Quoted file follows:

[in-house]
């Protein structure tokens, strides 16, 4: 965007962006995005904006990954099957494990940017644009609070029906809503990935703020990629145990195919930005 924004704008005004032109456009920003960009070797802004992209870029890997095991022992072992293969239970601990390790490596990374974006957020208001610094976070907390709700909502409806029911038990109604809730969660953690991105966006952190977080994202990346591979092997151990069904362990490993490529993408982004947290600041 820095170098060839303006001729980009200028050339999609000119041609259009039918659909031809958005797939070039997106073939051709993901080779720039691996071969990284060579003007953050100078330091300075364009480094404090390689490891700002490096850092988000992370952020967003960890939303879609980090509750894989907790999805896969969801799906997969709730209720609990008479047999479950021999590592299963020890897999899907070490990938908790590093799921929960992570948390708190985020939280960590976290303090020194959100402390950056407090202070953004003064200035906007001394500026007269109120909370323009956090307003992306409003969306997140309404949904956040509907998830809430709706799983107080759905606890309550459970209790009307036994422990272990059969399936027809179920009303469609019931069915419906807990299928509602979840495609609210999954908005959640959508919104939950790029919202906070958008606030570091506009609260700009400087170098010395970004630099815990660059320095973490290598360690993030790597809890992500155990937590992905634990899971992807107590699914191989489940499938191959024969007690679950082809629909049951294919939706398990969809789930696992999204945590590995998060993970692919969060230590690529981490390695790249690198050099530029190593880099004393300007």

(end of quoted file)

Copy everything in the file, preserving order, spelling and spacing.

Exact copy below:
[in-house]
């Protein structure tokens, strides 16, 4: 965007962006995005904006990954099957494990940017644009609070029906809503990935703020990629145990195919930005 924004704008005004032109456009920003960009070797802004992209870029890997095991022992072992293969239970601990390790490596990374974006957020208001610094976070907390709700909502409806029911038990109604809730969660953690991105966006952190977080994202990346591979092997151990069904362990490993490529993408982004947290600041 820095170098060839303006001729980009200028050339999609000119041609259009039918659909031809958005797939070039997106073939051709993901080779720039691996071969990284060579003007953050100078330091300075364009480094404090390689490891700002490096850092988000992370952020967003960890939303879609980090509750894989907790999805896969969801799906997969709730209720609990008479047999479950021999590592299963020890897999899907070490990938908790590093799921929960992570948390708190985020939280960590976290303090020194959100402390950056407090202070953004003064200035906007001394500026007269109120909370323009956090307003992306409003969306997140309404949904956040509907998830809430709706799983107080759905606890309550459970209790009307036994422990272990059969399936027809179920009303469609019931069915419906807990299928509602979840495609609210999954908005959640959508919104939950790029919202906070958008606030570091506009609260700009400087170098010395970004630099815990660059320095973490290598360690993030790597809890992500155990937590992905634990899971992807107590699914191989489940499938191959024969007690679950082809629909049951294919939706398990969809789930696992999204945590590995998060993970692919969060230590690529981490390695790249690198050099530029190593880099004393300007």